Sunday, June 16, 2019
Posted by JaneGS
Brideshead Revisited, by Evelyn Waugh, is one of those books I thought I had read in my late teen years but having just finished it now I'm not sure whether I ever did read it or just thought I did.
At any rate, it was an excellent foray into the dark side of the Downtown Abbey world. Taking place in the years between WWI and WWII, the story recounts the cracking and fragmentation of a gentry family, which parallels the cracking and fragmentation of the British Empire and the established order. The narrator, Charles Ryder, encounters the family home of the Flyte family, Brideshead, in 1945 when the army has requisitioned the home for its own use and the novel is his reminiscences about his involvement with the family and his many visits to Brideshead when he was young.
Charles met Sebastian, a younger son and charming madcap, at Oxford, where they quickly became devoted friends. The novel was published in 1945, and so their sexual relationship is not spelled out but is strongly implied. Sebastian drinks to excess to escape the straitjacket of family life and the Catholicism that permeates the family, and over the course of the book retreats from family, friends, England, and the world into a permanent state of self-loathing and abnegation.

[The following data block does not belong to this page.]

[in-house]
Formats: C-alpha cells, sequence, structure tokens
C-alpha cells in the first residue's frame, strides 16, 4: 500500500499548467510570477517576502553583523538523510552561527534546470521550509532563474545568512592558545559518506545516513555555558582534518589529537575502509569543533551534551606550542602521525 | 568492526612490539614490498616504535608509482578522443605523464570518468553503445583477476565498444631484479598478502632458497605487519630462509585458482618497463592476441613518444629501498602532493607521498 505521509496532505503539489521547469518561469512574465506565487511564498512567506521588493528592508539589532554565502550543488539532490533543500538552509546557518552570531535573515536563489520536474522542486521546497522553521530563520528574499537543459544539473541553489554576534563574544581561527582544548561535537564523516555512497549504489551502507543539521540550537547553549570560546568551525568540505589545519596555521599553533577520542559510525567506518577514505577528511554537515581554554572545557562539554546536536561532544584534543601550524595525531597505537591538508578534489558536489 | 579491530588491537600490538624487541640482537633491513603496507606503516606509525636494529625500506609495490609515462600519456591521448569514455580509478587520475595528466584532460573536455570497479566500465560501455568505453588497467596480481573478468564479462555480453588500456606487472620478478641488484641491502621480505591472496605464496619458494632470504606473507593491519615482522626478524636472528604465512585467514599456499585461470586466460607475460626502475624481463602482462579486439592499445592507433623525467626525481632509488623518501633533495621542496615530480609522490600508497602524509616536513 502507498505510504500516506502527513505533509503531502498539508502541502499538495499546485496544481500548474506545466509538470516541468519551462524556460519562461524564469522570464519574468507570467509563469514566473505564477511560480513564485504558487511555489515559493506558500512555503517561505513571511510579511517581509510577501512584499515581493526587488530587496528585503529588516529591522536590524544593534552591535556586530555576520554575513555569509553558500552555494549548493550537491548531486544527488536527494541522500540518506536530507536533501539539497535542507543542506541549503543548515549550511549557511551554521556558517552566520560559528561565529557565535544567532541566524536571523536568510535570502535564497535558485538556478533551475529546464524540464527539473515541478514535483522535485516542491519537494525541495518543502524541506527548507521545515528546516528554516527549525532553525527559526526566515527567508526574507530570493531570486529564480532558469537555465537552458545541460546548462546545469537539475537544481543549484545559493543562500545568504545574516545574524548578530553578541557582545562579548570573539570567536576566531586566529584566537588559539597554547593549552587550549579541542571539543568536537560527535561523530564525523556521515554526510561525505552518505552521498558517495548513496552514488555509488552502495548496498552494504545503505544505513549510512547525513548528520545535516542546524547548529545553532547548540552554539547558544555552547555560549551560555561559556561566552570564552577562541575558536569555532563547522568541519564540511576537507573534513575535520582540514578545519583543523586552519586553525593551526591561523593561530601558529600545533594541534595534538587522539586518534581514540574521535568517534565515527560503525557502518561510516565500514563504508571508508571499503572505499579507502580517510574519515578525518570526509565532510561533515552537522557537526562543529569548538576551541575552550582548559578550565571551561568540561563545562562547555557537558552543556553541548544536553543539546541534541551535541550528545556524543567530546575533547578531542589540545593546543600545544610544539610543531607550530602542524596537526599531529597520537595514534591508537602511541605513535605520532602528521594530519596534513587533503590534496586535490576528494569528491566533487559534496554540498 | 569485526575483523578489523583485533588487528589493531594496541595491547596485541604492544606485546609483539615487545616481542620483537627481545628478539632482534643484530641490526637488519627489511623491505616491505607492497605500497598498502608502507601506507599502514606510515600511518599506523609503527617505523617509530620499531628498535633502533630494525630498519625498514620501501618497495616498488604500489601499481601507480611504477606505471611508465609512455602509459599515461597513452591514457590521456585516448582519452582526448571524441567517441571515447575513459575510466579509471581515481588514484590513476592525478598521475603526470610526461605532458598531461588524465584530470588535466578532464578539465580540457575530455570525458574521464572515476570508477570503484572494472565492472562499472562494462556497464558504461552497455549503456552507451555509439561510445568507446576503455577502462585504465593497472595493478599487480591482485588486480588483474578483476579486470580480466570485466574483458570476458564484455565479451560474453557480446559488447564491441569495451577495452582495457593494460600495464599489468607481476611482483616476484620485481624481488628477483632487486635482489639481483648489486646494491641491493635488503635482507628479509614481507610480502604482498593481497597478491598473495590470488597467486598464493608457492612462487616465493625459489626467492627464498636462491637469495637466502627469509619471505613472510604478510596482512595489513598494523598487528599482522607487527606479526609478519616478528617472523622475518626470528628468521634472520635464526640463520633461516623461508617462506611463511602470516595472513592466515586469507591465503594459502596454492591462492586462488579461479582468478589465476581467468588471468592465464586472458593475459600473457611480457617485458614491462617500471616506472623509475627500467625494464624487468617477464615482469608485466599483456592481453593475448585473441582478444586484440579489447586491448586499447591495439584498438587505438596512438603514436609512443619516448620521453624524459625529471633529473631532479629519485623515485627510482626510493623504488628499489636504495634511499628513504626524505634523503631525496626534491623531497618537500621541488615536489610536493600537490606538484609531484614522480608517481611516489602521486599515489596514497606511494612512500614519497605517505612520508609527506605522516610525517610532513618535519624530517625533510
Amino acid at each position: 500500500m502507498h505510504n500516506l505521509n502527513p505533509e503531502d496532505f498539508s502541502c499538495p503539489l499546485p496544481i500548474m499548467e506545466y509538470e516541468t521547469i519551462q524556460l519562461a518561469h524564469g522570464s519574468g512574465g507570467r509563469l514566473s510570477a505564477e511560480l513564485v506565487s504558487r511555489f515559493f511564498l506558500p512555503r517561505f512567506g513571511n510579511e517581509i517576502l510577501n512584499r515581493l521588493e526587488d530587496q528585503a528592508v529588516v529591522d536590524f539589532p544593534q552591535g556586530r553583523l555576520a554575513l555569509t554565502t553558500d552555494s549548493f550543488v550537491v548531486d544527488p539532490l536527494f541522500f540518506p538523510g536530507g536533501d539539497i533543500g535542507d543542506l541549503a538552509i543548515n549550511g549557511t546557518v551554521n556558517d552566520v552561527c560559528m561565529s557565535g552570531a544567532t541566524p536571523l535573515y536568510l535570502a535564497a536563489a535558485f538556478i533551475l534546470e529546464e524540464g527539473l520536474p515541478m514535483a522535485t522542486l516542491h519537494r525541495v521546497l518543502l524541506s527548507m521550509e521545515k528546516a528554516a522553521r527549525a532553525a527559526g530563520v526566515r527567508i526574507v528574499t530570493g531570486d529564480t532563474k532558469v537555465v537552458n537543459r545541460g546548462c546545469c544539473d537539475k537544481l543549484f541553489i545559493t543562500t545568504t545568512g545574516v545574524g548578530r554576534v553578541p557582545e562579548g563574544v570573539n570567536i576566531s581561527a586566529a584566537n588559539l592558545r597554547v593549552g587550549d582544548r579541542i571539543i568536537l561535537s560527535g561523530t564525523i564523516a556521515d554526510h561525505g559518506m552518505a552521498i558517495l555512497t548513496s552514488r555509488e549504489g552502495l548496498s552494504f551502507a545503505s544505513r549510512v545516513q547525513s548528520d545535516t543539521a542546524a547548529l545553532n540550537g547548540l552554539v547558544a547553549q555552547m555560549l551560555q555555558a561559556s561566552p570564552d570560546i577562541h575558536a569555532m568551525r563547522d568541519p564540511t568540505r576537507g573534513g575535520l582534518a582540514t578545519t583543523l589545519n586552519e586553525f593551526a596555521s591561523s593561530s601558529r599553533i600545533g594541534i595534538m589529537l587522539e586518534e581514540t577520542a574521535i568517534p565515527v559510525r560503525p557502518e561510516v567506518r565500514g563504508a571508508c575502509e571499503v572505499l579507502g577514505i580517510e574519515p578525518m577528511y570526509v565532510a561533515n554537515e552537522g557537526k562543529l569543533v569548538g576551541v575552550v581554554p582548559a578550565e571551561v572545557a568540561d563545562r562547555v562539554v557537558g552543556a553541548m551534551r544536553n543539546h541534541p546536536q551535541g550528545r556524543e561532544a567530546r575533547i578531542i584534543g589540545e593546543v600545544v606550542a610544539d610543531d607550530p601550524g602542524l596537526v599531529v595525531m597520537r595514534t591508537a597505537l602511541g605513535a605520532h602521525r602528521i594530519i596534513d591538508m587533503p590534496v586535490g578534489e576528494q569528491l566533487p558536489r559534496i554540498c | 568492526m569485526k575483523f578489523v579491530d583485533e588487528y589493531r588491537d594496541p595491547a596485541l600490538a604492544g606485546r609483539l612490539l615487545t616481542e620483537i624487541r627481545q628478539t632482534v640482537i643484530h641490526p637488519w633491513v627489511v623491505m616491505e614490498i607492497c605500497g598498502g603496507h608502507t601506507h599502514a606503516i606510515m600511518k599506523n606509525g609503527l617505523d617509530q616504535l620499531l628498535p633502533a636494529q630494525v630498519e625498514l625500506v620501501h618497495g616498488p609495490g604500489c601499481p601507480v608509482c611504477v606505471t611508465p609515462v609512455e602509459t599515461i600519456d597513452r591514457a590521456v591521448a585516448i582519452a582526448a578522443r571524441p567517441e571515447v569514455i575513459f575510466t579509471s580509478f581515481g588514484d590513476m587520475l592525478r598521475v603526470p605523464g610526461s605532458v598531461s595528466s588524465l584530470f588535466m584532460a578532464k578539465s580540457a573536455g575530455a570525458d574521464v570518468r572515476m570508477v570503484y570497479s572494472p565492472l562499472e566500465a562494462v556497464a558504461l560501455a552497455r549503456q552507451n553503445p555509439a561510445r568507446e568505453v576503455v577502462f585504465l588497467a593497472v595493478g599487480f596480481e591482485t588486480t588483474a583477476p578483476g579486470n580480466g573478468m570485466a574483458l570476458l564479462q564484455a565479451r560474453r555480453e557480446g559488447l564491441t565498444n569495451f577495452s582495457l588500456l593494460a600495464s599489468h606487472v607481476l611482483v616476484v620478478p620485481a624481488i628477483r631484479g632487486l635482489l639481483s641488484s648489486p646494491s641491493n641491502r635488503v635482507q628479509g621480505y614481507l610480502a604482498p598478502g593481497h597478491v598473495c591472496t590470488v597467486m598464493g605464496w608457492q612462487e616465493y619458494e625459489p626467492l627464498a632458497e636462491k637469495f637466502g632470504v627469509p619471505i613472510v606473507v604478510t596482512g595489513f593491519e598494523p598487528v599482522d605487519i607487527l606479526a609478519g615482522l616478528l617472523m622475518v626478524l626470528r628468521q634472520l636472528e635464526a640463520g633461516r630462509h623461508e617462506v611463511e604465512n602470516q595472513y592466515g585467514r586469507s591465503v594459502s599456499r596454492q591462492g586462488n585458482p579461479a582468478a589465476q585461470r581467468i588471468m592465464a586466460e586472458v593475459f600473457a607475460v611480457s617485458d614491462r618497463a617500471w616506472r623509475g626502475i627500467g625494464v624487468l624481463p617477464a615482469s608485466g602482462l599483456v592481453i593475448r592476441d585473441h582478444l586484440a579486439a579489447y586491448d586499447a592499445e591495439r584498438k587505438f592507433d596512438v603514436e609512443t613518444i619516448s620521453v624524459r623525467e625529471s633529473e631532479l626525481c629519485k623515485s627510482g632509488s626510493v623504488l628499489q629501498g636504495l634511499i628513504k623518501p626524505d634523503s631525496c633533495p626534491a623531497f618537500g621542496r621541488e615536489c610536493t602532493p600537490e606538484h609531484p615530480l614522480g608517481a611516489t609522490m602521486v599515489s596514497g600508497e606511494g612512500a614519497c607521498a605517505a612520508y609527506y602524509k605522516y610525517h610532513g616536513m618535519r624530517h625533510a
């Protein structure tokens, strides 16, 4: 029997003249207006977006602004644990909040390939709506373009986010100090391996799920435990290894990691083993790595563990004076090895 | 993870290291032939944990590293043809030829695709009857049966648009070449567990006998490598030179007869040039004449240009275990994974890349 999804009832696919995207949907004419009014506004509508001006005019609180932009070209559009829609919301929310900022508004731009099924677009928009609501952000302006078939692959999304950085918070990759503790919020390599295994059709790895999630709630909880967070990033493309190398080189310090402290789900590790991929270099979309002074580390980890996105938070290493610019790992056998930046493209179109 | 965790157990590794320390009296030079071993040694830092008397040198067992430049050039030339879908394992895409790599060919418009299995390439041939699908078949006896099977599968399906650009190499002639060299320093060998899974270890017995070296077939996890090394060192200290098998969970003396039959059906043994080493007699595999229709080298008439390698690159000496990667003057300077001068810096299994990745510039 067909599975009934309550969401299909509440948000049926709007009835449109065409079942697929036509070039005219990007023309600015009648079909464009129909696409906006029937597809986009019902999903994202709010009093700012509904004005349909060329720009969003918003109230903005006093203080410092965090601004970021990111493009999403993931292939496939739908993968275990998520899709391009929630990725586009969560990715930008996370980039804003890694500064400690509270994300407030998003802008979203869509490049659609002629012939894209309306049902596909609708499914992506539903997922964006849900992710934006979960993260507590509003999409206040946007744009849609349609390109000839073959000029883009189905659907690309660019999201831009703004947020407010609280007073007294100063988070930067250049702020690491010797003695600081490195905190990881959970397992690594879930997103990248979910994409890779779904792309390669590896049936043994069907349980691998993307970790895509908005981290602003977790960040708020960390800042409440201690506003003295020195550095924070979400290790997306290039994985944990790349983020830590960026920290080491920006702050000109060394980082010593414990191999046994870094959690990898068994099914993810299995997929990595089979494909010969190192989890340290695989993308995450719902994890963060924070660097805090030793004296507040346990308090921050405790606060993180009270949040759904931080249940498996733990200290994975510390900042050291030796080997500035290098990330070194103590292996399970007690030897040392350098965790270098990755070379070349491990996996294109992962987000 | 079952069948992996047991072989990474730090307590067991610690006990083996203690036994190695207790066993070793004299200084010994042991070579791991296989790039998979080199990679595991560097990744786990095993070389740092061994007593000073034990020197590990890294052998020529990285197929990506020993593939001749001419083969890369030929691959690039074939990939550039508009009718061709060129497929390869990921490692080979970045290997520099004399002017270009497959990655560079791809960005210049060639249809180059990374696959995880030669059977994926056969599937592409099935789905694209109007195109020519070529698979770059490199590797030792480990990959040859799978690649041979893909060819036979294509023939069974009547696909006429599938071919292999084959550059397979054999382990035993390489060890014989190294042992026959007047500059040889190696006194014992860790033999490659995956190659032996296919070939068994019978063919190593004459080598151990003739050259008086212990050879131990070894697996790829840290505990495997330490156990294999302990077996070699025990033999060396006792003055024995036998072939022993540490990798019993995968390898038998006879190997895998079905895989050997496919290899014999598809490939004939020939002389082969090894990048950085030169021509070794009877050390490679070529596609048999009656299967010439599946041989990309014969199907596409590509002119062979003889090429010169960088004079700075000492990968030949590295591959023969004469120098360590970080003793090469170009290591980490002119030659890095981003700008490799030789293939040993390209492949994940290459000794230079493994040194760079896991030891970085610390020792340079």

Later Charles has a relationship with Sebastian's sister Julia with whom he tries to fill the void that Sebastian has left in his life.
The whole novel is quite depressing, delving into a few of my least favorite subjects to read about: self-loathing, self-destruction, and adultery. That said, it is beautifully written, poignant, and a testament to the fact that the world I live in is more open and accepting of those who do not fit into the established grooves. Much as I love the clothes, I would never want to return to the world of Brideshead.